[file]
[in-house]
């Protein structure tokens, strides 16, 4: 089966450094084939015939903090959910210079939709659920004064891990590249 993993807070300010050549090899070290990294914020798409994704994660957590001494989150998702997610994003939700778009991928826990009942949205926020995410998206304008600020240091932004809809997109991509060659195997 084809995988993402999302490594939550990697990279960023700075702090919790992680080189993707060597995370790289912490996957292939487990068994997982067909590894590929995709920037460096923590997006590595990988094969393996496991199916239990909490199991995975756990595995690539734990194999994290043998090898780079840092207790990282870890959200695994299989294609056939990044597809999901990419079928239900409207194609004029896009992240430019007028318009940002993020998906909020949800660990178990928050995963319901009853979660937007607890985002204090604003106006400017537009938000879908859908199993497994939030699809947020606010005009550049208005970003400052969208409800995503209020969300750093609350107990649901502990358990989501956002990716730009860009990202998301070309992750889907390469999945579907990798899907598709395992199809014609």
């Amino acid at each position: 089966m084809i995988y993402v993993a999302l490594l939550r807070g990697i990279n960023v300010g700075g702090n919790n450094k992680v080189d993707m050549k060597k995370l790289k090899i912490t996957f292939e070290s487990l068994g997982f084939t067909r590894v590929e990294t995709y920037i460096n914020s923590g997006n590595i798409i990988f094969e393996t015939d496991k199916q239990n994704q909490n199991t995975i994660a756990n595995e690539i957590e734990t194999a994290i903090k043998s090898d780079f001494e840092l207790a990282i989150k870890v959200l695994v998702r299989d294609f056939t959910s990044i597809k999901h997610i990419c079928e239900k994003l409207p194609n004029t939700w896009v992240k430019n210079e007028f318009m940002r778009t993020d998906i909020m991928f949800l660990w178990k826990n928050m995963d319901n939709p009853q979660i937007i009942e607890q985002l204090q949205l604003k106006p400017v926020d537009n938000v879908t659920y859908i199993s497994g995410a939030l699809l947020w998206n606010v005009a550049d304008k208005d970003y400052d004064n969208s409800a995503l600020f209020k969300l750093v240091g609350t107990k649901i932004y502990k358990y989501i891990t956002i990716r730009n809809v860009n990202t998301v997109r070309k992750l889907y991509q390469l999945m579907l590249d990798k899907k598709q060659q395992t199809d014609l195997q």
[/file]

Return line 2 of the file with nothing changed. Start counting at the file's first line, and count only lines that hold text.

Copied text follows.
């Protein structure tokens, strides 16, 4: 089966450094084939015939903090959910210079939709659920004064891990590249 993993807070300010050549090899070290990294914020798409994704994660957590001494989150998702997610994003939700778009991928826990009942949205926020995410998206304008600020240091932004809809997109991509060659195997 084809995988993402999302490594939550990697990279960023700075702090919790992680080189993707060597995370790289912490996957292939487990068994997982067909590894590929995709920037460096923590997006590595990988094969393996496991199916239990909490199991995975756990595995690539734990194999994290043998090898780079840092207790990282870890959200695994299989294609056939990044597809999901990419079928239900409207194609004029896009992240430019007028318009940002993020998906909020949800660990178990928050995963319901009853979660937007607890985002204090604003106006400017537009938000879908859908199993497994939030699809947020606010005009550049208005970003400052969208409800995503209020969300750093609350107990649901502990358990989501956002990716730009860009990202998301070309992750889907390469999945579907990798899907598709395992199809014609």